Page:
I have yet to see much from the right bearing objection to President Obama’s trip to Russia, which has brought a tentative agreement between the U.S. and Russia to further reduce our huge nuclear weapons stockpiles. The 1991 Strategic Arms Reduction Treaty (START) expires in early December, which would technically leave both nations free to resume building nuclear missiles. According to the Arms Control Association, we in the United States have “5,914 strategic warheads, approximately 1,000 operational tactical weapons, and approximately 3,000 reserve strategic and tactical warheads.” That’s 9,914 more than we need.
The agreement between Presidents Medvedev and Obama will not instantly reduce the number of weapons on either side. But it may have restarted the arms reduction process that was halted under what I described as “the New Cold War” that was started by former White House resident George W. Bush. Although President Obama has not wholly moved away from Bush’s missile defense program, he has tried to tell Russia it’s designed to protect against missiles from Iran. I still find that a little suspect, but it seems to be a different stance from Bush’s cowboy bravado. (Até, anyone?)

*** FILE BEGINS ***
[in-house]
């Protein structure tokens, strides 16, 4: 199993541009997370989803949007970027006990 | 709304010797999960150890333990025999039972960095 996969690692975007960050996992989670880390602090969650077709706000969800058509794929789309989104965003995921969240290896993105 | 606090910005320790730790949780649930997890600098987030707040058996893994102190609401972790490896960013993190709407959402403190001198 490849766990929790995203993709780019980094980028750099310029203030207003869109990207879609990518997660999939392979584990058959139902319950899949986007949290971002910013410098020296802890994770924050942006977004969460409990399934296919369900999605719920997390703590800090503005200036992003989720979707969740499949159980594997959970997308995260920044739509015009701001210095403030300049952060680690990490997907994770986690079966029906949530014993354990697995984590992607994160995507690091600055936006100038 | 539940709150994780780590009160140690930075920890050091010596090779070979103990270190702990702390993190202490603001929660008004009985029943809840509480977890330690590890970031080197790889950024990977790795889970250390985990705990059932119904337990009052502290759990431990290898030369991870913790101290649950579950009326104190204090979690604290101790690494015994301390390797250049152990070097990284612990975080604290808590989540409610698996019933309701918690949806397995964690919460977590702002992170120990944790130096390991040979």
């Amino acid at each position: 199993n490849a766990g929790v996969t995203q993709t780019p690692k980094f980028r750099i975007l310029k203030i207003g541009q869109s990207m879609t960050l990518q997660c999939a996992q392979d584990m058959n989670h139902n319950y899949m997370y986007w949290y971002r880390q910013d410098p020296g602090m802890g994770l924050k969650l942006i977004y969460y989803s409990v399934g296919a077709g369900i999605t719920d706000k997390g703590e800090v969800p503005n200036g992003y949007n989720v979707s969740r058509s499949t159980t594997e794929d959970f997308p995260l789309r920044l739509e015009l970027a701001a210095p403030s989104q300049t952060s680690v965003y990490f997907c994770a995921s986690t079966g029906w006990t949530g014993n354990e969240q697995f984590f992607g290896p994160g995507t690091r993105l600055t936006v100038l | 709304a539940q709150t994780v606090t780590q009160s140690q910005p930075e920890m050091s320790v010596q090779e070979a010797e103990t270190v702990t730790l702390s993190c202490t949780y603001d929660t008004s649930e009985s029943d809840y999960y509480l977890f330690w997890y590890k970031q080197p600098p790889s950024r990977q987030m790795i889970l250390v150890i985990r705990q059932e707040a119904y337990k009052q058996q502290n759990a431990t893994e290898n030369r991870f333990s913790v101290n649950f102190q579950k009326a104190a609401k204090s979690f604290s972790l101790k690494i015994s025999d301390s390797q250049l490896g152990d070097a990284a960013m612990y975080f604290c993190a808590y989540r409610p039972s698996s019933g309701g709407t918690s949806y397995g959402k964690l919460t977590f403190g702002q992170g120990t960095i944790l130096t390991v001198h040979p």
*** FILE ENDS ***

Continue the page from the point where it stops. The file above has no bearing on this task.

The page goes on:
The power of nuclear weapons and Reagan’s penchant for saber-rattling in the early 80s gave me a deep interest in just who these Russians or Soviets or whatever you called them were and just why we were so opposed to them. One reason I supported Barack Obama’s candidacy was that he represented the first real change from the Cold War mindset that we’ve seen in a major presidential candidate in the past forty years. I knew he could help lead us away from the Strangeloveian blindness that Bush and his cronies were pursuing in the first years of their reign. (Good riddance, Rumsfeld and Cheney!) Much more needs to be done, but Obama’s agreement with the Medvedev-Putin regime is a good start.
Also: The Guardian has a curious cartoon on the Obama-Medvedev agreement.